We’re very fortunate that we’re coming out of the nightmare of broadcasting, which is communication going in only one direction—as opposed to actual communication, which is always going in two directions, at a minimum. That’s the promise of the Internet. We’re finally freeing ourselves from this nightmare where everybody has to listen to the same damn thing. Of course, a lot of people are still getting their information from the last of the networks—and broadcast network space continues to be power space, money space, and space that has been purchased by some big corporation to sell you something. It creates dumb spectators. You’re getting all this stuff coming at you and you have no agency yourself. It creates real cynicism, and real bitterness. It makes possible a situation where we create a prison system that imposes the maximize sentence for doing something like stealing somebody’s golf clubs. We’re willing to spend $80,000 a year to incarcerate some old man but we’re not willing to spend $3,000 dollars a year to educate someone, or provide them with healthcare, or food. It creates a situation where you have white America panicking that the voting majority will be Chicano by 2050, and therefore gerrymandering like crazy to make sure these people can’t vote, and deporting anybody who shows signs of putting down roots. People who have been here for decades are being deported—people who’ve always lived in a neighborhood. This is a bizarre and scary type of social and economic control in a part of America that was always Mexico. And now suddenly it’s going to be cleansed of Spanish-speaking people? What?!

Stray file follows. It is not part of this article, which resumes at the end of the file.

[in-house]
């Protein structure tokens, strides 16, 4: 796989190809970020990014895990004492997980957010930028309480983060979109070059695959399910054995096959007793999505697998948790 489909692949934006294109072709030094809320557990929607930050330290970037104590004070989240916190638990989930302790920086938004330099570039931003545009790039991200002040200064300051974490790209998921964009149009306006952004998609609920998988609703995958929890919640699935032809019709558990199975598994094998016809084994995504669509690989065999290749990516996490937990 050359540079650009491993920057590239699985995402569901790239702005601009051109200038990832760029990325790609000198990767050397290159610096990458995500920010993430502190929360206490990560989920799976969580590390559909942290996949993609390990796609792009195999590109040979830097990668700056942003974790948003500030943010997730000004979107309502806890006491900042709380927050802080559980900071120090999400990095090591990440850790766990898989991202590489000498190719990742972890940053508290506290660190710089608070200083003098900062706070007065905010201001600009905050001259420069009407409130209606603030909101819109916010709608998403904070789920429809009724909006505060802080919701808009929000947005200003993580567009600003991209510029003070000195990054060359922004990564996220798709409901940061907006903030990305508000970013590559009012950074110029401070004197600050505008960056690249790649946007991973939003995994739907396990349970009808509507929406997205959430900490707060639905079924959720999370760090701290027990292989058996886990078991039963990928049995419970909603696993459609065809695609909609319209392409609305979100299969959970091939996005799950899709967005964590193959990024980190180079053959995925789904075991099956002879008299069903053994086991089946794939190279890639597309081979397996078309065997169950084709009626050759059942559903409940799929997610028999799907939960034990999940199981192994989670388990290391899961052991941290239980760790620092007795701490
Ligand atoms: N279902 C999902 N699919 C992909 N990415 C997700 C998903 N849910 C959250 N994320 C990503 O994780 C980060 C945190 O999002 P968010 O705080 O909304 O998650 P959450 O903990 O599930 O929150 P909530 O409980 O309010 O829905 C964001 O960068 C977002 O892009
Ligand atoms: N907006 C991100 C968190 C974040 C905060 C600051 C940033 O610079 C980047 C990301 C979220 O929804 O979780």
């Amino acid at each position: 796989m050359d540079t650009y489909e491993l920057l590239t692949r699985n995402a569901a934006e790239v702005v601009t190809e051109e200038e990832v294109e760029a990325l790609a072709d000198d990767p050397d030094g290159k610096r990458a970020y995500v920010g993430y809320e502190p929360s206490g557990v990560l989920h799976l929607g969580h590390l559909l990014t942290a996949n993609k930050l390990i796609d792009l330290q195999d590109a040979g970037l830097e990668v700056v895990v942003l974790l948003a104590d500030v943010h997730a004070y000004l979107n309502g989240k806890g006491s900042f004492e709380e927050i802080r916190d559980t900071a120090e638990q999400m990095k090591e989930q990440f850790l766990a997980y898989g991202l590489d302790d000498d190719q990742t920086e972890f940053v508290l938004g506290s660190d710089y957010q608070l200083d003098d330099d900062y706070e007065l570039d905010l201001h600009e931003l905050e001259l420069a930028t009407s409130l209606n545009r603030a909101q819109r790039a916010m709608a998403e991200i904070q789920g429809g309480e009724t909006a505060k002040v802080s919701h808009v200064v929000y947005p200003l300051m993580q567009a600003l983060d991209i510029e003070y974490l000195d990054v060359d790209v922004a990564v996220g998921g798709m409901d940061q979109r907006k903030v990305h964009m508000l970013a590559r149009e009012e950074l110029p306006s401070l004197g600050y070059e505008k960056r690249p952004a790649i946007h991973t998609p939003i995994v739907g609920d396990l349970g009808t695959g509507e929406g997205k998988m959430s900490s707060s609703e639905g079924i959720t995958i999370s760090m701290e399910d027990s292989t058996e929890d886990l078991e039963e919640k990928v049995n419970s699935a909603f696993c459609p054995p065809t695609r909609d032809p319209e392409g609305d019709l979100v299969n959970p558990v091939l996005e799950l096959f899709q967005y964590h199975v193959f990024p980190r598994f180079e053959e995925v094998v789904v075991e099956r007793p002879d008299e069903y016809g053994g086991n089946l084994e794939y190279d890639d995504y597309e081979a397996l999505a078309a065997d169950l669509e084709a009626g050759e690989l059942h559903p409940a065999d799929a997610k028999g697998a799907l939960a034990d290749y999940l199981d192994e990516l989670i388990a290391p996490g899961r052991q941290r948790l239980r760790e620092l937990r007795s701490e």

America is actually the Americas. You can’t stop it—particularly since our rulers have now decided that the World Bank structural adjustment programs that we were imposing on Brazil in 1974 are perfectly good for the United States to impose on its own populations. So the model that we made for 1974 Brazil of slashing health and education and only having a military budget—we do that for ourselves now. And the results—well, you can see them. If you remove the arts and culture from the menu, guess what? You get a super violent society of really anxious, really angry, really freaked-out people. And you get the taste of people living with anger, and surrounded by anger. If culture is one thing, it’s not entertainment. It’s glue. It’s the thing that puts all the broken pieces together and makes a society. If you just decide to no longer have the connecting tissue, all you’ve got is a lot of bones rattling—and a lot of aggression and a lot of violence. The texture of life becomes harsh, and that harshness translates into every part of life, into every encounter between people. You get these extremes of anger with people not trusting each other, and the most basic common sense out the window—and you still think it was worth it to remove music production from the schools? The hour in school when people could make music together was a waste of time and money and we should have more math and science? Are you kidding? The only thing that holds people together is music, the only thing that creates any ability to agree with someone with whom you disagree about everything else is music.